UN member states adopt global migration pact

In a historic turn of events, a global migration deal – the very first international deal pertaining to the recent migration crisis – aiming to “prevent suffering and chaos” for migrants was agreed upon on Monday at an intergovernmental conference in Morocco.  

Leaders from 164 UN countries signed the non-legally binding agreement, which looks to better coordinate migration issues at local, national, regional and global levels. This will include increased focus on tackling the dangers refugees and migrants are faced with while on the move.

According to IOM more than 3,300 people have died in the process of migrating towards an international destination in 2018. Since the year 2000, this number amounts to more than 60,000 people. It is hoped that if upheld the global migration compact will go a long way towards reducing these numbers by encouraging policies for safe, legal migration. It serves to reinforce the fundamental principle of the right to fair and dignified movement across borders for all people.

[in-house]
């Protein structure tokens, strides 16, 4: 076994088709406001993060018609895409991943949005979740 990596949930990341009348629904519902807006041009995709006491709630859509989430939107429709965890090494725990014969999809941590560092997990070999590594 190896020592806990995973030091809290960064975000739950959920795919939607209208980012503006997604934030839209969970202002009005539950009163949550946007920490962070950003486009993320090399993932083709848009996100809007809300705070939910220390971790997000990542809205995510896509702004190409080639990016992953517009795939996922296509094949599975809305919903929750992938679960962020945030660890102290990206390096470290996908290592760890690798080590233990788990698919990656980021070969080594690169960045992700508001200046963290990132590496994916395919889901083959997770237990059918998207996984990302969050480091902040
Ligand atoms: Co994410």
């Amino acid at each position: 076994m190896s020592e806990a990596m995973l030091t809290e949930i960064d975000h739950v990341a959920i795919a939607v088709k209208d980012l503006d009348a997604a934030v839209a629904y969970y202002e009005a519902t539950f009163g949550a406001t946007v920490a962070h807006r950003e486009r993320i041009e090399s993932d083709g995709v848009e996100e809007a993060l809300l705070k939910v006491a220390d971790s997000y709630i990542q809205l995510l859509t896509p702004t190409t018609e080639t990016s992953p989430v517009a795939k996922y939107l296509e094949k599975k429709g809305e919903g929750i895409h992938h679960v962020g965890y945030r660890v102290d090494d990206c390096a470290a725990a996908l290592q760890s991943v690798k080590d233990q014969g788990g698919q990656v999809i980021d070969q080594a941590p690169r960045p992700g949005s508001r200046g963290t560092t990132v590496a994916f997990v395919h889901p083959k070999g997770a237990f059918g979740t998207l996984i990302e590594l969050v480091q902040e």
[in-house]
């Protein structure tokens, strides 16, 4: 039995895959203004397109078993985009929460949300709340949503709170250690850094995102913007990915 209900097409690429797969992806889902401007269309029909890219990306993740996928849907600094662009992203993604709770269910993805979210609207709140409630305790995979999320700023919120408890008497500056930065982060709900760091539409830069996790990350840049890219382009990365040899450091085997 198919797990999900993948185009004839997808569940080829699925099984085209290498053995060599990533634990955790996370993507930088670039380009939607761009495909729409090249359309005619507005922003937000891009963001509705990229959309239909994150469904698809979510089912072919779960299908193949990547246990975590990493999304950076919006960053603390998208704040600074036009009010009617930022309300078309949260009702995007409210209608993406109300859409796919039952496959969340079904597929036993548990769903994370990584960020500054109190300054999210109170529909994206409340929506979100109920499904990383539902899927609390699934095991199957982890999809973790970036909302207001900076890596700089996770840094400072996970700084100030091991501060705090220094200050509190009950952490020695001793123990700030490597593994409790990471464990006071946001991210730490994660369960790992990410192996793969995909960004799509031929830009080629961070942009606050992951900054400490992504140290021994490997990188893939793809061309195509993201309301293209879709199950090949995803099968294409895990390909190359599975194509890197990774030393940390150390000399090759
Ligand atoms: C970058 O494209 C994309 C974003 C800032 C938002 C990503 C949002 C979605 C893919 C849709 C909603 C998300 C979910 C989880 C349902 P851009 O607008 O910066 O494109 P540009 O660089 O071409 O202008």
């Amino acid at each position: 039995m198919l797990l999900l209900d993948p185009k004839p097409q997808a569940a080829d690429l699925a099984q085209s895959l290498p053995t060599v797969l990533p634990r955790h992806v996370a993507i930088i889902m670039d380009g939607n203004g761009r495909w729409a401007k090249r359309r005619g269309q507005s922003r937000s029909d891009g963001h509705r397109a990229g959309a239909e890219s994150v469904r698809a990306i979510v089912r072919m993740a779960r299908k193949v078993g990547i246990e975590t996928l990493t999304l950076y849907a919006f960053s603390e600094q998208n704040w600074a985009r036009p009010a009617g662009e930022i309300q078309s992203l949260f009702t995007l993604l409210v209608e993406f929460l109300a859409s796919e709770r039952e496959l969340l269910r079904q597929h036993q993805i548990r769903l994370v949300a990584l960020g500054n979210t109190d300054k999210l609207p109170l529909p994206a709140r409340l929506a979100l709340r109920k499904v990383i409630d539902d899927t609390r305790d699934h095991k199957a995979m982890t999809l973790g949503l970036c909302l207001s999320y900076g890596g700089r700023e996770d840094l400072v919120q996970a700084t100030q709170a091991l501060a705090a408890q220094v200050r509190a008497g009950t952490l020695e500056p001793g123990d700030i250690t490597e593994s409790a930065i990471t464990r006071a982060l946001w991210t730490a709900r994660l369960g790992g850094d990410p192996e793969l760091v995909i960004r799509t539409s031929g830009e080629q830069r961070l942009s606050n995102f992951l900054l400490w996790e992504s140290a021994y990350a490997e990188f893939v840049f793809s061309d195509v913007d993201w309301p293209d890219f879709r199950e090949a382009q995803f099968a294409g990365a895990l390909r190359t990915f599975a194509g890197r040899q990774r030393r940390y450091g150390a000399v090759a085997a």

Antonio Guterres, UN secretary-general, said at the conference that “migration has always been with us. But in a world where it is ever more inevitable and necessary, it should be well managed and safe, not irregular and dangerous. National policies are far more likely to succeed with international cooperation.”

The USA has refused to sign the deal, along with Australia, Austria, Poland, Slovakia, Hungary, Chile and the Dominican Republic. Switzerland, Israel and Italy have yet to decide whether or not they too will back out of the agreement. Despite Donald Trump’s lack of support, the UN General Assembly is expected to meet in New York on 19th December to formally adopt a resolution endorsing the deal.

You can read the final draft of the compact here, and the UN’s own coverage of the meeting here.